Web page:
INDIGENOUS STRUCTURES OF GOVERNANCE OF THE CHURCH OF ST THOMAS CHRISTIANS IN INDIA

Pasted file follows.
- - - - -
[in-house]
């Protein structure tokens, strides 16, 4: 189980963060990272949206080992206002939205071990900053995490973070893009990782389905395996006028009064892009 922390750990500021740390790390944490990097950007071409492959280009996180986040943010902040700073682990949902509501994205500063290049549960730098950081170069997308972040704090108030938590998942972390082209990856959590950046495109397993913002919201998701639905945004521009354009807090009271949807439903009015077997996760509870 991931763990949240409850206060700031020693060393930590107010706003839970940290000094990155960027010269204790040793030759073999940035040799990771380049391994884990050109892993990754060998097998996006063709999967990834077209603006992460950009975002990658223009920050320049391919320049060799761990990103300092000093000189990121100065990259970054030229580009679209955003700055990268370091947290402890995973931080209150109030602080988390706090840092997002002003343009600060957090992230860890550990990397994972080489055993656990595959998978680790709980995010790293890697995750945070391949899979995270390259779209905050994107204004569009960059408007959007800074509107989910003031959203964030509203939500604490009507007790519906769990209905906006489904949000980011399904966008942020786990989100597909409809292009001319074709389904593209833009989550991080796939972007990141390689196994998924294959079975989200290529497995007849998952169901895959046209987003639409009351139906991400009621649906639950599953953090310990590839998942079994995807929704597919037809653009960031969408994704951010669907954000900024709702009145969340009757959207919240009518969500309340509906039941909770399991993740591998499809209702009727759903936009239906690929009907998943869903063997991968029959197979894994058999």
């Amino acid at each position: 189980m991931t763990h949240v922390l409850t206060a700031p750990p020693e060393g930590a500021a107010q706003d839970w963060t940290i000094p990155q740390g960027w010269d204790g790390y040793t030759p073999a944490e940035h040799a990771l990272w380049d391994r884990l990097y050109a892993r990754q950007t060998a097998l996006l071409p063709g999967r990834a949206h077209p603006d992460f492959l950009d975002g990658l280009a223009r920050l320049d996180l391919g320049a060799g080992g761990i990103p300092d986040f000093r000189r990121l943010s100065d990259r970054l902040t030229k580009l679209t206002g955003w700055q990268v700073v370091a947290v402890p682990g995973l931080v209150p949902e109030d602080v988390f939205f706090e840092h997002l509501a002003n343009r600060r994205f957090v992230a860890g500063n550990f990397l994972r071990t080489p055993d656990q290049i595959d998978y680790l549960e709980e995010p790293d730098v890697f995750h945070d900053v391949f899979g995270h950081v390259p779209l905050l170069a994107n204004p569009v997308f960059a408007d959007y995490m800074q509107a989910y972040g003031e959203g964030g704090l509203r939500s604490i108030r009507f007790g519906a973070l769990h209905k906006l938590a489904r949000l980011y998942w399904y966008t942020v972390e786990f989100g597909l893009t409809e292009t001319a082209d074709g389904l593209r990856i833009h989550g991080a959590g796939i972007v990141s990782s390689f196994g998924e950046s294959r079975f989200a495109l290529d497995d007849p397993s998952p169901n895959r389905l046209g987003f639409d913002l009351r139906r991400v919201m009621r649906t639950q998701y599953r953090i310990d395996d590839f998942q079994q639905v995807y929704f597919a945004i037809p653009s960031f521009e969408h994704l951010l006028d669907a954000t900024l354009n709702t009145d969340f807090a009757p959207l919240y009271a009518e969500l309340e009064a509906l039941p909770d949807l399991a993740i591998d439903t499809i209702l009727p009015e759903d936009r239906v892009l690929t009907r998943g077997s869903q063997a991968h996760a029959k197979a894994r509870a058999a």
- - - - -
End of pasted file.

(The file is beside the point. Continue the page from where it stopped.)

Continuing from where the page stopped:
Being the only Church in India until the arrival of the Portuguese in the sixteenth century, the Church of St. Thomas Christians founded in the second half of the first century, had the autonomy and the freedom to develop its own system of governance for spiritual and temporal administration and resolution of conflicts without any territorial or hierarchical restrictions. Though this Church became hierarchically dependent on the Persian Church from the fourth century it had the administrative self-sufficiency to decide for itself under the guidance of the indigenous ecclesiastical leader called archdeacon who governed the Church with legislative, executive and judicial powers with the help of Yogams. However, after the arrival of Western missionaries, gradually Latin jurisdiction and Latin laws were imposed on the St. Thomas Christians by taking away all its powers and abolishing all its indigenous structures, leading to a complete loss of autonomy for this Church. Since the end of Latin rule, with the erection of three vicariates with native bishops in 1896, the Church has been gradually regaining its lost autonomy and is in the process of restoring the indigenous structures to the maximum possible extent.